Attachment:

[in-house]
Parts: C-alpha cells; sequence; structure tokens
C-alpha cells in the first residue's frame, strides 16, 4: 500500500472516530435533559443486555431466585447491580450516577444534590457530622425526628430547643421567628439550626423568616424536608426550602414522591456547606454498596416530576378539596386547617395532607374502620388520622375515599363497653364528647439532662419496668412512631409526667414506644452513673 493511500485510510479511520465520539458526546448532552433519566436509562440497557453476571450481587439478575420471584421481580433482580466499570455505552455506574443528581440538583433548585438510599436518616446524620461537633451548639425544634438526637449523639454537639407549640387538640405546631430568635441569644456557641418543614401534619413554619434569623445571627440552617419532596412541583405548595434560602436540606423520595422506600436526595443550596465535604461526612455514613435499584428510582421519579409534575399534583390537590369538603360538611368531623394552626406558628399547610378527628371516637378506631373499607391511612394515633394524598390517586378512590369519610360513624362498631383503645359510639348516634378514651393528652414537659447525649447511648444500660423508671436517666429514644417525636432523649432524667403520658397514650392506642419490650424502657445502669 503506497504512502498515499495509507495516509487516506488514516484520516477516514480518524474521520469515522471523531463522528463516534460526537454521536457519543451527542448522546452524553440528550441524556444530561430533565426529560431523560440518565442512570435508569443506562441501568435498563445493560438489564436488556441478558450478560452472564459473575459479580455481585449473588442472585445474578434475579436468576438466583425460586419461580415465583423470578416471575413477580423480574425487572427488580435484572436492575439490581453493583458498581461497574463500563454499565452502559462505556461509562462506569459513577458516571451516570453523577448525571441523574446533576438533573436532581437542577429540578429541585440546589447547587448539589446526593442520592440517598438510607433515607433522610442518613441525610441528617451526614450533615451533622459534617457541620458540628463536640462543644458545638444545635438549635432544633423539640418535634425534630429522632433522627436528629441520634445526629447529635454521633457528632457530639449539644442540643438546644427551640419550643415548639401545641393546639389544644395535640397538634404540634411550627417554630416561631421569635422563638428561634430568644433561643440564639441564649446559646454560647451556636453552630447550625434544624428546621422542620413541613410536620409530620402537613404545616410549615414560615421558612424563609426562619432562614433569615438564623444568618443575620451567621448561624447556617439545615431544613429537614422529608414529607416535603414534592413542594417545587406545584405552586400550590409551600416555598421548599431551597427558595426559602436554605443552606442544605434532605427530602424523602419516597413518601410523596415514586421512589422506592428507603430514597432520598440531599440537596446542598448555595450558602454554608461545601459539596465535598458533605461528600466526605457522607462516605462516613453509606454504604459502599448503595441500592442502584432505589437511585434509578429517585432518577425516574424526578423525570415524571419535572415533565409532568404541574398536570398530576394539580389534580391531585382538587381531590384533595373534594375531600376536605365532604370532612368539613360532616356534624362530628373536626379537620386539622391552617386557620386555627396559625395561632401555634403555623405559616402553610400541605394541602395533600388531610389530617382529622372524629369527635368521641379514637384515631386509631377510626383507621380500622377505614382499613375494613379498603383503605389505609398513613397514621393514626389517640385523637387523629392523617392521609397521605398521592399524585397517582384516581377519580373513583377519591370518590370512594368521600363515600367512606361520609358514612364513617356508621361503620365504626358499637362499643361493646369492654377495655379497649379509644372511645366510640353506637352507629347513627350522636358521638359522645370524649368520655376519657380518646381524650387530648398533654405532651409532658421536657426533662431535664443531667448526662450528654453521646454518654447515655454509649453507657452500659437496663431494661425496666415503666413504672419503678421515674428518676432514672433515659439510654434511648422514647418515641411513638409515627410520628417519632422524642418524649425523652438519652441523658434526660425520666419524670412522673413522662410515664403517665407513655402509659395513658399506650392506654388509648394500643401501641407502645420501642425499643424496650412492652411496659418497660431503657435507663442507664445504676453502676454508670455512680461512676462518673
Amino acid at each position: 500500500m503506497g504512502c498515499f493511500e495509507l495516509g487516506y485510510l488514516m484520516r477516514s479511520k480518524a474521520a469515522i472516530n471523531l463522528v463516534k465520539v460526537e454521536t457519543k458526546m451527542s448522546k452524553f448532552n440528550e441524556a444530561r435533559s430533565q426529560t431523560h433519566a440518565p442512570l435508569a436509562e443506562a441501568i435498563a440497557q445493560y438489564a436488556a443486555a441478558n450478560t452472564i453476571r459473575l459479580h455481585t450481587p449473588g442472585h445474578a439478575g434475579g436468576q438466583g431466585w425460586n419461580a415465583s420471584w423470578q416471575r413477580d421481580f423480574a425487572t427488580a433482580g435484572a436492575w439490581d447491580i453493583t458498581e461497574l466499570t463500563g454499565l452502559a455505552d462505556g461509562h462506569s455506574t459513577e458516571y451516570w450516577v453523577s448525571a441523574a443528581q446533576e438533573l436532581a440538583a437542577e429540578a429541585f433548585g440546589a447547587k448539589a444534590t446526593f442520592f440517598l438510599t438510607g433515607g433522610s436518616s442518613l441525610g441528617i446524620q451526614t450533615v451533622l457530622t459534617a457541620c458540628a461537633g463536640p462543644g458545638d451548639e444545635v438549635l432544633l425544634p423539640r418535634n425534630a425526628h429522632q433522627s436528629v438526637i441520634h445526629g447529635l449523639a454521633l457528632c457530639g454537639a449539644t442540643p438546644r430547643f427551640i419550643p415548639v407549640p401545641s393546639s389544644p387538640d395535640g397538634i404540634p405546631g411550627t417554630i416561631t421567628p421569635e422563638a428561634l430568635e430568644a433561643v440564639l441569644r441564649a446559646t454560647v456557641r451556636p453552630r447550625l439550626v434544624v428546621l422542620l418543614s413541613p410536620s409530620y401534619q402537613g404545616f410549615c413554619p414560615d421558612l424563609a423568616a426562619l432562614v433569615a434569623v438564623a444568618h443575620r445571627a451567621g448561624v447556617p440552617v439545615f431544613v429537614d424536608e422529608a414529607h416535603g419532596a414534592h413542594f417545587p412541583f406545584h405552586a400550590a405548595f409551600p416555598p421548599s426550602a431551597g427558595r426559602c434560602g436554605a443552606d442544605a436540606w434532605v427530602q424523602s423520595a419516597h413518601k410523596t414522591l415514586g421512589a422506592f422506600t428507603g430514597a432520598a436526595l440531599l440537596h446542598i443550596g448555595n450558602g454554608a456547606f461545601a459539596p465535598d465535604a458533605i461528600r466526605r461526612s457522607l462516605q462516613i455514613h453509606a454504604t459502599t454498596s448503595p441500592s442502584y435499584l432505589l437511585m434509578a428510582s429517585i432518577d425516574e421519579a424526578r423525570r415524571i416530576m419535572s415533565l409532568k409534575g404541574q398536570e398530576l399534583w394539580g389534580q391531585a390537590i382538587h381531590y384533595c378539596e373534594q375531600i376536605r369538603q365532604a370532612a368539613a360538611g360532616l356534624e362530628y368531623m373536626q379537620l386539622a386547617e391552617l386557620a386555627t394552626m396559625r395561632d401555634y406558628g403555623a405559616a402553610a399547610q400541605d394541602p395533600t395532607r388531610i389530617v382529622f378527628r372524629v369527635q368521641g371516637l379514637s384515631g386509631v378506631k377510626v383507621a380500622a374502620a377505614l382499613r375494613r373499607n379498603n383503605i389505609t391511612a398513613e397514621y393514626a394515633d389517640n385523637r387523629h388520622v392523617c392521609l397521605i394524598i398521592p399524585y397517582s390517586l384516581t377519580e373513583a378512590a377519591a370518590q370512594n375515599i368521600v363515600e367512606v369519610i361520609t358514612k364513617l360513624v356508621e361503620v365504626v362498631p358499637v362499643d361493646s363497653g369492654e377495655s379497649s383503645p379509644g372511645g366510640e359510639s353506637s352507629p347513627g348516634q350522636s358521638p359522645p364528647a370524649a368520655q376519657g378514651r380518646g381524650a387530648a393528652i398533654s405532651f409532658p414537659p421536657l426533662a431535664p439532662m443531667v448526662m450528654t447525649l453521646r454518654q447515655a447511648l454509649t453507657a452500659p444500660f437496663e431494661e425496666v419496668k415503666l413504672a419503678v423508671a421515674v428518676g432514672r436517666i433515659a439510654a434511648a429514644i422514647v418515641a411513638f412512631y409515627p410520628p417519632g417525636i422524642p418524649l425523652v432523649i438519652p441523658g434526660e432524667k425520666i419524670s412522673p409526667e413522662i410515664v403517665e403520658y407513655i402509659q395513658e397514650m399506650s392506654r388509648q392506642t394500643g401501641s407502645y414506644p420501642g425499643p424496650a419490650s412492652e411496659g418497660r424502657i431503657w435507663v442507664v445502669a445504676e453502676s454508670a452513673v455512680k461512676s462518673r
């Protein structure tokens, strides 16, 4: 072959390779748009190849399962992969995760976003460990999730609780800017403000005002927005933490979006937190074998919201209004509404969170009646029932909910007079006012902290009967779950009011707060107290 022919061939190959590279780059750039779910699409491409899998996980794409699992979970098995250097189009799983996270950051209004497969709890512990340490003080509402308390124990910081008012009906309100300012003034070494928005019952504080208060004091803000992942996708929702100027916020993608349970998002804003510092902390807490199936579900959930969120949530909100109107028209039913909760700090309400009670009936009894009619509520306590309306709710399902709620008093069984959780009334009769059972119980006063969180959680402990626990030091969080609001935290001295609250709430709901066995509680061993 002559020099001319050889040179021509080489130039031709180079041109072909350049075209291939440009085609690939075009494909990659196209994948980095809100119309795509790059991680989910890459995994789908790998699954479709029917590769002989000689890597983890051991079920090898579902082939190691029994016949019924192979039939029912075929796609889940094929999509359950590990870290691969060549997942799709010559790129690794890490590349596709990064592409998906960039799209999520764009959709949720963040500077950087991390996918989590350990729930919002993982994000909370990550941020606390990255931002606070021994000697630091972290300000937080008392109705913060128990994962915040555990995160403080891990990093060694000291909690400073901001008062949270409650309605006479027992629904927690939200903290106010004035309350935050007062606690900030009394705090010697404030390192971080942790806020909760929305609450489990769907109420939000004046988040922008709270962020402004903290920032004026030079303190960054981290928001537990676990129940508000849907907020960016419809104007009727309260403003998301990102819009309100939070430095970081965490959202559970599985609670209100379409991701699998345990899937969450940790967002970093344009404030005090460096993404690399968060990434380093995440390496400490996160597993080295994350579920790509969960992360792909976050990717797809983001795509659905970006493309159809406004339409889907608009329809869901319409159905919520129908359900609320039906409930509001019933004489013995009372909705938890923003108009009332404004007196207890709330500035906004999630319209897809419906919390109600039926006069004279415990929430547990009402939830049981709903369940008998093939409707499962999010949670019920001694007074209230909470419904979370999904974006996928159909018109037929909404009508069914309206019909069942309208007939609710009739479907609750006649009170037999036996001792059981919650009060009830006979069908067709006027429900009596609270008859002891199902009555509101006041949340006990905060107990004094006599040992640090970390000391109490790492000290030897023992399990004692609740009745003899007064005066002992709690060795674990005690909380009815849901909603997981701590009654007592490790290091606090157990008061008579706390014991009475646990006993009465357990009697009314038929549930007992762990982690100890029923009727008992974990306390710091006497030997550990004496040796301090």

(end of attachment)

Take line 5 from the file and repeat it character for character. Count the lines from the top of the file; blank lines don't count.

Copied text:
């Protein structure tokens, strides 16, 4: 072959390779748009190849399962992969995760976003460990999730609780800017403000005002927005933490979006937190074998919201209004509404969170009646029932909910007079006012902290009967779950009011707060107290 022919061939190959590279780059750039779910699409491409899998996980794409699992979970098995250097189009799983996270950051209004497969709890512990340490003080509402308390124990910081008012009906309100300012003034070494928005019952504080208060004091803000992942996708929702100027916020993608349970998002804003510092902390807490199936579900959930969120949530909100109107028209039913909760700090309400009670009936009894009619509520306590309306709710399902709620008093069984959780009334009769059972119980006063969180959680402990626990030091969080609001935290001295609250709430709901066995509680061993 002559020099001319050889040179021509080489130039031709180079041109072909350049075209291939440009085609690939075009494909990659196209994948980095809100119309795509790059991680989910890459995994789908790998699954479709029917590769002989000689890597983890051991079920090898579902082939190691029994016949019924192979039939029912075929796609889940094929999509359950590990870290691969060549997942799709010559790129690794890490590349596709990064592409998906960039799209999520764009959709949720963040500077950087991390996918989590350990729930919002993982994000909370990550941020606390990255931002606070021994000697630091972290300000937080008392109705913060128990994962915040555990995160403080891990990093060694000291909690400073901001008062949270409650309605006479027992629904927690939200903290106010004035309350935050007062606690900030009394705090010697404030390192971080942790806020909760929305609450489990769907109420939000004046988040922008709270962020402004903290920032004026030079303190960054981290928001537990676990129940508000849907907020960016419809104007009727309260403003998301990102819009309100939070430095970081965490959202559970599985609670209100379409991701699998345990899937969450940790967002970093344009404030005090460096993404690399968060990434380093995440390496400490996160597993080295994350579920790509969960992360792909976050990717797809983001795509659905970006493309159809406004339409889907608009329809869901319409159905919520129908359900609320039906409930509001019933004489013995009372909705938890923003108009009332404004007196207890709330500035906004999630319209897809419906919390109600039926006069004279415990929430547990009402939830049981709903369940008998093939409707499962999010949670019920001694007074209230909470419904979370999904974006996928159909018109037929909404009508069914309206019909069942309208007939609710009739479907609750006649009170037999036996001792059981919650009060009830006979069908067709006027429900009596609270008859002891199902009555509101006041949340006990905060107990004094006599040992640090970390000391109490790492000290030897023992399990004692609740009745003899007064005066002992709690060795674990005690909380009815849901909603997981701590009654007592490790290091606090157990008061008579706390014991009475646990006993009465357990009697009314038929549930007992762990982690100890029923009727008992974990306390710091006497030997550990004496040796301090």